Claims of 'financial black hole' ignore strong financial future of HEIs and academic fund members, argues Ed Randall
Battered and bruised by the pay dispute, those academic managers and staff who read the Financial Times have now been confronted by a potentially far more disturbing problem. Senior editorial writer John Plender, in a commentary published last week, launched a stinging attack on the Universities Superannuation Scheme. He noted that it had "assets to cover only just over three quarters of its £28.3 billion liabilities" and had "racked up a deficit of £6.6 billion". As a respected FT commentator with experience as a chartered accountant, Plender should be taken seriously.
But what Plender describes as a "financial black hole" does not necessarily imply that the future financial health of British university education and the pensions of academics are in danger. I am not convinced by his criticisms of the USS's management of the £21.7 billion university pension pot. I do not accept that the scheme's trustees failed because they did not exercise "their power to raise contributions to plug a deficit" of £6.6billion in March 2005. With universities declaring that a 13 per cent pay increase, phased over three years, is barely affordable, Plender's proposition that employer contributions to the USS pot need to rise from 14 per cent of annual salary to 18 per cent is deeply troubling.
In Plender's view, the USS is taking a "punt" that "could undermine UK universities". This rests on a highly critical analysis of the scheme prepared by John Ralfe, a pension consultant and former head of corporate finance at Boots. Ralfe argues that contributions to pension schemes should not be used to pay current pensioners - they should instead be invested in order to produce future benefits. He says that making secure investments, which are not necessarily the most rewarding, should be the overriding goal of fund managers. And he is greatly concerned that the USS is apparently taking a more risky course.
Expert jousting over actuarial calculations, differential rates of return and risk analyses can easily generate alarm. But, for most USS members and university finance officers, entering the thickets of investment risk, longevity assumptions and pension fund accounting standard FRS17, is unlikely to be either rewarding or reassuring. Even though the scheme has some of the brainiest pension fund members in the country they would be well advised to decline invitations to become amateur actuaries, investment analysts or accountants. It doesn't make sense to spend time acquiring or duplicating other people's skills to keep our pension pots safe. Members of the USS should continue to rely upon the integrity and good sense of the scheme's trustees.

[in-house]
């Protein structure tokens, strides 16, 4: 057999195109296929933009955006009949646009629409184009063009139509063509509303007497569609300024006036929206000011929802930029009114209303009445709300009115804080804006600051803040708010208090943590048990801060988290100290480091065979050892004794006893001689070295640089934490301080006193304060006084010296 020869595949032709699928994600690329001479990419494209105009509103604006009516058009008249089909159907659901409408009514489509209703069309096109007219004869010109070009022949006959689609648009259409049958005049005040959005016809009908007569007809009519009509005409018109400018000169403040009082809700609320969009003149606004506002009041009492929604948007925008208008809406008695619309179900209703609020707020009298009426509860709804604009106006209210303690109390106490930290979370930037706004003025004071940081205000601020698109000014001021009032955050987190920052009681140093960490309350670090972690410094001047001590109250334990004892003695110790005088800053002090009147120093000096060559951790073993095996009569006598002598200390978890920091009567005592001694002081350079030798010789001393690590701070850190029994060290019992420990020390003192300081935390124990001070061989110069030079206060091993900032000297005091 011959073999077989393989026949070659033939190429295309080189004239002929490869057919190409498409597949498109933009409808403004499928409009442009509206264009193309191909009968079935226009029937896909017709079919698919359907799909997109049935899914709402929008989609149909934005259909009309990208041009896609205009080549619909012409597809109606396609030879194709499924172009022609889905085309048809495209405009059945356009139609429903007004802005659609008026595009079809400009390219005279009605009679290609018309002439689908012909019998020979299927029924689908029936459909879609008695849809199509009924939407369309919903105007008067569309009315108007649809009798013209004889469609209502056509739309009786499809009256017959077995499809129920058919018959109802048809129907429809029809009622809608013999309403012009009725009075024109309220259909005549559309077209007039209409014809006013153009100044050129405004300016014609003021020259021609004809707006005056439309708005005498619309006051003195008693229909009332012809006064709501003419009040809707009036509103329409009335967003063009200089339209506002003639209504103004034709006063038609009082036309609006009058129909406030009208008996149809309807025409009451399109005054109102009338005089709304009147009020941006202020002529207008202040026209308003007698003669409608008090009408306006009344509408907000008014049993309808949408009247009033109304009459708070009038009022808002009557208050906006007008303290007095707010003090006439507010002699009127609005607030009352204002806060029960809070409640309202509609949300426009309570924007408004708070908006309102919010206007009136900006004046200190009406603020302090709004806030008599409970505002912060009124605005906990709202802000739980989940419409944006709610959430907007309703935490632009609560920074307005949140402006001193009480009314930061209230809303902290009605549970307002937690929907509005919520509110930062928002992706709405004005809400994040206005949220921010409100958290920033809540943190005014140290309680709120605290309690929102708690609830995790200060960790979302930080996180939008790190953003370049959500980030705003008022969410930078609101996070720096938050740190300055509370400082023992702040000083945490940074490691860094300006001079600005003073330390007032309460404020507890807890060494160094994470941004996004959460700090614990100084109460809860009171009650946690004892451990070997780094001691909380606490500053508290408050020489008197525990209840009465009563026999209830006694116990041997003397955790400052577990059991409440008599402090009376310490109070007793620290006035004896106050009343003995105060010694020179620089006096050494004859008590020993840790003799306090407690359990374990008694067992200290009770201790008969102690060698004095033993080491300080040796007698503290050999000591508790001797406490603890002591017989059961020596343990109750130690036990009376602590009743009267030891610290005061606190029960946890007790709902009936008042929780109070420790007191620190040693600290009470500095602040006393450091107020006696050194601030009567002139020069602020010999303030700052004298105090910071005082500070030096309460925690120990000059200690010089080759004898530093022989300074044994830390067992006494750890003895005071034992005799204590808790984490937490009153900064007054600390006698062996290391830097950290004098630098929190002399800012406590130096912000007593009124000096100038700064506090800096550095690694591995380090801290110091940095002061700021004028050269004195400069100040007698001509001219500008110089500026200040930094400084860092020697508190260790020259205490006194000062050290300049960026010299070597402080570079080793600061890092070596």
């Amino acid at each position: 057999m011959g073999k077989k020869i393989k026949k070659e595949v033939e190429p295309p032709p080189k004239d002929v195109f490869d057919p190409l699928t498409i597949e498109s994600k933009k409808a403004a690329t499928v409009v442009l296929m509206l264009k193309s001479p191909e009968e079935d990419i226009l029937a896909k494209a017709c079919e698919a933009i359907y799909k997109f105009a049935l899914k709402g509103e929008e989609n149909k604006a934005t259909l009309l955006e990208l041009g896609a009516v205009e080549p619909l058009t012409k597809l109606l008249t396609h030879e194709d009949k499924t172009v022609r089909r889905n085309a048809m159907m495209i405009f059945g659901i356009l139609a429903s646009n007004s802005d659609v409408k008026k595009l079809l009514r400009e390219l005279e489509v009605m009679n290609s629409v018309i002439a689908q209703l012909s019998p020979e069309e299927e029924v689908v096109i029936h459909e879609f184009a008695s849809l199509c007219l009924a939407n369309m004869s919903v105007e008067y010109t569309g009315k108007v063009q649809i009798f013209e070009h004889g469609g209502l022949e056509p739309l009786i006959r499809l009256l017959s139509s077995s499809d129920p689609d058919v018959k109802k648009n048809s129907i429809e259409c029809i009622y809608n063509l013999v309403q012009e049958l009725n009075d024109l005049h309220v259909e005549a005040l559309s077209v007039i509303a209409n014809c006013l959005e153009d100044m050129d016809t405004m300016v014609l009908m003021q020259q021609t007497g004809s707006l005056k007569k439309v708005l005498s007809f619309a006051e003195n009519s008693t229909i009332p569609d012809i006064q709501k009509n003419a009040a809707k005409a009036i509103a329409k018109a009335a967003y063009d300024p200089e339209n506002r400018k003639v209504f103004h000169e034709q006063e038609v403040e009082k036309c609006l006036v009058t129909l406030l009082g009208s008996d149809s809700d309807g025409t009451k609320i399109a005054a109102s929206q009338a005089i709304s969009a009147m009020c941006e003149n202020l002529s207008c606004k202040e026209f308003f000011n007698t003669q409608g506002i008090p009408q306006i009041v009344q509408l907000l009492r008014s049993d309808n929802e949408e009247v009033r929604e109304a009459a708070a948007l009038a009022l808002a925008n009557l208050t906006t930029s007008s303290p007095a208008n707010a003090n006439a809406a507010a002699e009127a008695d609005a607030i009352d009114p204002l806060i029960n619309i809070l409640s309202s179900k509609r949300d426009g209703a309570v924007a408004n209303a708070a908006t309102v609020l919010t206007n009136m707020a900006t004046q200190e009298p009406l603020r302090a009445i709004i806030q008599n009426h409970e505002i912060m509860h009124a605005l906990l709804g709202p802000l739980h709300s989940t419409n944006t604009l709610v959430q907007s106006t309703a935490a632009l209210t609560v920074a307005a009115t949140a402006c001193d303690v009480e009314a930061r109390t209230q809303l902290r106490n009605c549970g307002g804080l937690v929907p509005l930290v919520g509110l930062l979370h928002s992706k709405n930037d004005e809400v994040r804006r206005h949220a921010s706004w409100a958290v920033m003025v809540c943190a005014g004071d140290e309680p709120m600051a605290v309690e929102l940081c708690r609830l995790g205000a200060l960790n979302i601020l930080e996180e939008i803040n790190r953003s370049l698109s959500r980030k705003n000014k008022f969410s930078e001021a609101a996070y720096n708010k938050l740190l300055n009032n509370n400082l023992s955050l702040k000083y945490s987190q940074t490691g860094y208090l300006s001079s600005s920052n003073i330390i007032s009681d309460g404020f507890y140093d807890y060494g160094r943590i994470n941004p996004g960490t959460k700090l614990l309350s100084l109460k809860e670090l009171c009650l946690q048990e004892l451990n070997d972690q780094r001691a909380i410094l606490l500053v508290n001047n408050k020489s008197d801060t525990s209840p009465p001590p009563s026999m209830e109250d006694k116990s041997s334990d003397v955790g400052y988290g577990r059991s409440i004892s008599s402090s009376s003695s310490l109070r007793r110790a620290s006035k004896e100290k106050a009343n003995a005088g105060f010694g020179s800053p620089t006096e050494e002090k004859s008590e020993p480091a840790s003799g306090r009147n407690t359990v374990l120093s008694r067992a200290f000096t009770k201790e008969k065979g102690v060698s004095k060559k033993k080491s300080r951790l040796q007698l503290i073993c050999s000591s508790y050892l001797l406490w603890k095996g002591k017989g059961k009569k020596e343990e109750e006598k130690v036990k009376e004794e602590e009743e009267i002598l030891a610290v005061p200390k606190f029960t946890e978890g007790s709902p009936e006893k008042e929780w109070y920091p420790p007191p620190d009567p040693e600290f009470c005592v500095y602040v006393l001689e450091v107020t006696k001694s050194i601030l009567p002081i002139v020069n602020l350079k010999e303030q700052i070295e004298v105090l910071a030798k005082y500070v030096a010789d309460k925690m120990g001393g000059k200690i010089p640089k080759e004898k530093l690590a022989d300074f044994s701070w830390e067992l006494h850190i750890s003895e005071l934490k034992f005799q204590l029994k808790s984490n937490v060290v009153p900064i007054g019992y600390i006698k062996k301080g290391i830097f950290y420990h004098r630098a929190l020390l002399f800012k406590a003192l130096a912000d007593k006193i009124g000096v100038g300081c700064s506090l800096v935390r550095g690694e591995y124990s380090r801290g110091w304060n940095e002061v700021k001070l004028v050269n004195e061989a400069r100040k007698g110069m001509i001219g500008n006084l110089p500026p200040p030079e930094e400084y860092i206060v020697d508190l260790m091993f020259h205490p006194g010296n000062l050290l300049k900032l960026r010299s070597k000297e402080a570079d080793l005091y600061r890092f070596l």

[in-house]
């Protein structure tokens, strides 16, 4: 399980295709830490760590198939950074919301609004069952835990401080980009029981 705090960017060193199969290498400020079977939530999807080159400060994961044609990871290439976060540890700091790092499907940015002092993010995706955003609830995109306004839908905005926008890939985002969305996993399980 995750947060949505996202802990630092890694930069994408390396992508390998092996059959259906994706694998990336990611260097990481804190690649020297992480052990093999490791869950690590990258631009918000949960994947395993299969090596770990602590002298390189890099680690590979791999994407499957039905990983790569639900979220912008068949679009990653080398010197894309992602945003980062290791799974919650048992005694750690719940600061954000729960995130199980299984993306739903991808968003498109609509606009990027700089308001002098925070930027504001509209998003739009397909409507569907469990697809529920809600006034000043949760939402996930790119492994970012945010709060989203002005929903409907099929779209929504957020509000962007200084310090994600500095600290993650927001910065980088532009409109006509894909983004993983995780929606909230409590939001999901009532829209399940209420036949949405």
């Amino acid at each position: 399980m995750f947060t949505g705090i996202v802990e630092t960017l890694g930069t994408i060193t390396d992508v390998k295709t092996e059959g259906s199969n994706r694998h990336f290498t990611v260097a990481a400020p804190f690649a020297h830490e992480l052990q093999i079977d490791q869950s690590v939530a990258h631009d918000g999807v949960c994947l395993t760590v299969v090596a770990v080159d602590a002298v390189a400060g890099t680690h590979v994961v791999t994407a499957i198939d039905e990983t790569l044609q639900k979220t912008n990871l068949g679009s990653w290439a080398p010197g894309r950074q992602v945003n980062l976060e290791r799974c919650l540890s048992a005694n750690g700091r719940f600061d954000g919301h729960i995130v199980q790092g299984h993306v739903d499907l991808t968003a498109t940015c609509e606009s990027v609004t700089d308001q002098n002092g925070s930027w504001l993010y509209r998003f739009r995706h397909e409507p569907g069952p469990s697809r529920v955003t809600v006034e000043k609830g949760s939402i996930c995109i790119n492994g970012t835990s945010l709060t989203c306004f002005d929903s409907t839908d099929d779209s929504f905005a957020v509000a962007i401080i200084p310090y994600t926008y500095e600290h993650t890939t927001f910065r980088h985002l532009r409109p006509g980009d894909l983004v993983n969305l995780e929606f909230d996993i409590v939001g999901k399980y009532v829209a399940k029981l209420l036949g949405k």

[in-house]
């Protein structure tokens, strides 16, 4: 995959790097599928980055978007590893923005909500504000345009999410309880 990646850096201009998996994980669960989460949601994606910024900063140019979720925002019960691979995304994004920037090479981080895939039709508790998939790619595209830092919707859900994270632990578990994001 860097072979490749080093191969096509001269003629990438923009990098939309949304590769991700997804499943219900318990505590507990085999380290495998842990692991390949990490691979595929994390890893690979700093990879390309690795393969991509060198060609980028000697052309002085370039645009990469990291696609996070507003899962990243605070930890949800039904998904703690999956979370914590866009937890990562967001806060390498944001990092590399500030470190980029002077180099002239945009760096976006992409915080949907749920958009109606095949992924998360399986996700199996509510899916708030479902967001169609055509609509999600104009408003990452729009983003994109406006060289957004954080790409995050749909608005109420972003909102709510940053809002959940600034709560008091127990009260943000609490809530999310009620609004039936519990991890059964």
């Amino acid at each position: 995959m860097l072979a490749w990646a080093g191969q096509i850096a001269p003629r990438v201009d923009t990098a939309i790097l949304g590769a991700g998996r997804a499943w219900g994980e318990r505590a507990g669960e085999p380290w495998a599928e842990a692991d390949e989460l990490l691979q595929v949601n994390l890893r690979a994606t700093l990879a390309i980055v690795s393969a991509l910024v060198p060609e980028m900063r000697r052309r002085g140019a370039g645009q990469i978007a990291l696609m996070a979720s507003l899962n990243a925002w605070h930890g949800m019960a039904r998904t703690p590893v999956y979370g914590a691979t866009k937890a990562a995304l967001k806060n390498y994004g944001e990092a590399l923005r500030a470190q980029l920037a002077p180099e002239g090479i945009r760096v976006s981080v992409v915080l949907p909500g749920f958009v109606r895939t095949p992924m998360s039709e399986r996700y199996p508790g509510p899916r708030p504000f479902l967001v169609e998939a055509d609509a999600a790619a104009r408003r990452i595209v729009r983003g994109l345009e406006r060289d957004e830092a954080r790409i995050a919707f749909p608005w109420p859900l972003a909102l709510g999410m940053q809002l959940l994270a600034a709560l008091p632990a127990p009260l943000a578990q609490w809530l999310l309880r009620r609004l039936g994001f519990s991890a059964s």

USS trustees are well placed to grapple with the major policy issues associated with very complex pension equations. Peter Moon and Edwin Topper, respectively USS chief investment officer and actuary, have responded forthrightly to the recent criticism.
Topper dismisses the idea that either the USS or HEIs are in a financial fog about how to approach questions such as whether the scheme should trade off lower funding for teaching and research against higher employer pension contribution rates. The USS's reliance upon riskier equity investment, rather than gilts, is part of a strategy that avoids universities having to push up contributions, which would drive a coach and horses through their revenue budgets. Topper insists that a sensible balance is being struck that makes it possible to hold employer contributions to USS at 14 per cent.
Likewise, Moon rejects what he argues is the excessively precautionary approach being promoted by Plender and Ralfe, and he is right to do so. USS pensioners may be living longer and equity markets may go down, but we shouldn't allow ourselves to be stampeded into an overreaction. The scheme is in a strong financial position because contributions will exceed pension payments for many years to come. It is entitled to take a more optimistic view about its finances than many other pension funds. The USS, it shouldn't be forgotten, serves institutions, not just a population, with above-average longevity. With income exceeding outgoings, it is responsible to favour equity investment over safer but less rewarding gilts.
In troubled times there are grounds for accepting USS reassurances. The scheme has made serious efforts to inform members about its investment portfolio and policies. In the face of fierce criticism it has been willing to explain and debate the reasoning behind its key decisions. In the world of pensions there can be no guarantees, no risk-free strategies. USS contributors and pensioners should rest assured that the scheme is as well equipped as any of the big UK pension funds to intelligently weigh the interests of pensioners and contributors.
Ed Randall is a lecturer in politics and social policy at Goldsmiths, University of London.